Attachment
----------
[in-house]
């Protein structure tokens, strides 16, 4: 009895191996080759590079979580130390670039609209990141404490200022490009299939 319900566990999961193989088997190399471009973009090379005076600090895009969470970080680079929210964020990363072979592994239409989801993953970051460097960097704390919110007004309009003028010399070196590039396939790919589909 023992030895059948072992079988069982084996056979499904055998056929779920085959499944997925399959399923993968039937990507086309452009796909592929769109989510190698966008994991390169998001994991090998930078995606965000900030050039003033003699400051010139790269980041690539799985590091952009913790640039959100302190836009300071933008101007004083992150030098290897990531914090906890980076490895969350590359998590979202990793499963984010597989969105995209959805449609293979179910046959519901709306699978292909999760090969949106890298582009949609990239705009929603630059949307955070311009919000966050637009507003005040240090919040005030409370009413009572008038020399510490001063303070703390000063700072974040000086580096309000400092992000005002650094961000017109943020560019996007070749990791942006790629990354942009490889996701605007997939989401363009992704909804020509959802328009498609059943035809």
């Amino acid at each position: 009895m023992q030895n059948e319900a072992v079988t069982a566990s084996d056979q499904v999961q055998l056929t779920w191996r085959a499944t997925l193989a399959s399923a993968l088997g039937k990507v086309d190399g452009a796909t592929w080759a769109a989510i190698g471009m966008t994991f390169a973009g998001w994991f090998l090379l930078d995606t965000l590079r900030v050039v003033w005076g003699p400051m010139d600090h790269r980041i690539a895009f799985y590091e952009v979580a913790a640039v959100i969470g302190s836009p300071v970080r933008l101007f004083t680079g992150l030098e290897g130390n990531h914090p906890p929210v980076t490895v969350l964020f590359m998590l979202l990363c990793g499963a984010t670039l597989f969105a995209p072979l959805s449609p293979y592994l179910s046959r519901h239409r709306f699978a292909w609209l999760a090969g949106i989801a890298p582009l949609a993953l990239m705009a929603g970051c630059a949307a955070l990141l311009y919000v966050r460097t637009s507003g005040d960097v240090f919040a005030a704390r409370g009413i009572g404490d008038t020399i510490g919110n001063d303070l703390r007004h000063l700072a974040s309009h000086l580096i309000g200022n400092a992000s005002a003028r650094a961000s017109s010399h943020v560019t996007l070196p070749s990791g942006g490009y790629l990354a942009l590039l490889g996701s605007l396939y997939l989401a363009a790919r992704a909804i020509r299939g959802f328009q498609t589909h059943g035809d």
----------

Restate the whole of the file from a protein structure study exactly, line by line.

[in-house]
């Protein structure tokens, strides 16, 4: 009895191996080759590079979580130390670039609209990141404490200022490009299939 319900566990999961193989088997190399471009973009090379005076600090895009969470970080680079929210964020990363072979592994239409989801993953970051460097960097704390919110007004309009003028010399070196590039396939790919589909 023992030895059948072992079988069982084996056979499904055998056929779920085959499944997925399959399923993968039937990507086309452009796909592929769109989510190698966008994991390169998001994991090998930078995606965000900030050039003033003699400051010139790269980041690539799985590091952009913790640039959100302190836009300071933008101007004083992150030098290897990531914090906890980076490895969350590359998590979202990793499963984010597989969105995209959805449609293979179910046959519901709306699978292909999760090969949106890298582009949609990239705009929603630059949307955070311009919000966050637009507003005040240090919040005030409370009413009572008038020399510490001063303070703390000063700072974040000086580096309000400092992000005002650094961000017109943020560019996007070749990791942006790629990354942009490889996701605007997939989401363009992704909804020509959802328009498609059943035809």
């Amino acid at each position: 009895m023992q030895n059948e319900a072992v079988t069982a566990s084996d056979q499904v999961q055998l056929t779920w191996r085959a499944t997925l193989a399959s399923a993968l088997g039937k990507v086309d190399g452009a796909t592929w080759a769109a989510i190698g471009m966008t994991f390169a973009g998001w994991f090998l090379l930078d995606t965000l590079r900030v050039v003033w005076g003699p400051m010139d600090h790269r980041i690539a895009f799985y590091e952009v979580a913790a640039v959100i969470g302190s836009p300071v970080r933008l101007f004083t680079g992150l030098e290897g130390n990531h914090p906890p929210v980076t490895v969350l964020f590359m998590l979202l990363c990793g499963a984010t670039l597989f969105a995209p072979l959805s449609p293979y592994l179910s046959r519901h239409r709306f699978a292909w609209l999760a090969g949106i989801a890298p582009l949609a993953l990239m705009a929603g970051c630059a949307a955070l990141l311009y919000v966050r460097t637009s507003g005040d960097v240090f919040a005030a704390r409370g009413i009572g404490d008038t020399i510490g919110n001063d303070l703390r007004h000063l700072a974040s309009h000086l580096i309000g200022n400092a992000s005002a003028r650094a961000s017109s010399h943020v560019t996007l070196p070749s990791g942006g490009y790629l990354a942009l590039l490889g996701s605007l396939y997939l989401a363009a790919r992704a909804i020509r299939g959802f328009q498609t589909h059943g035809d």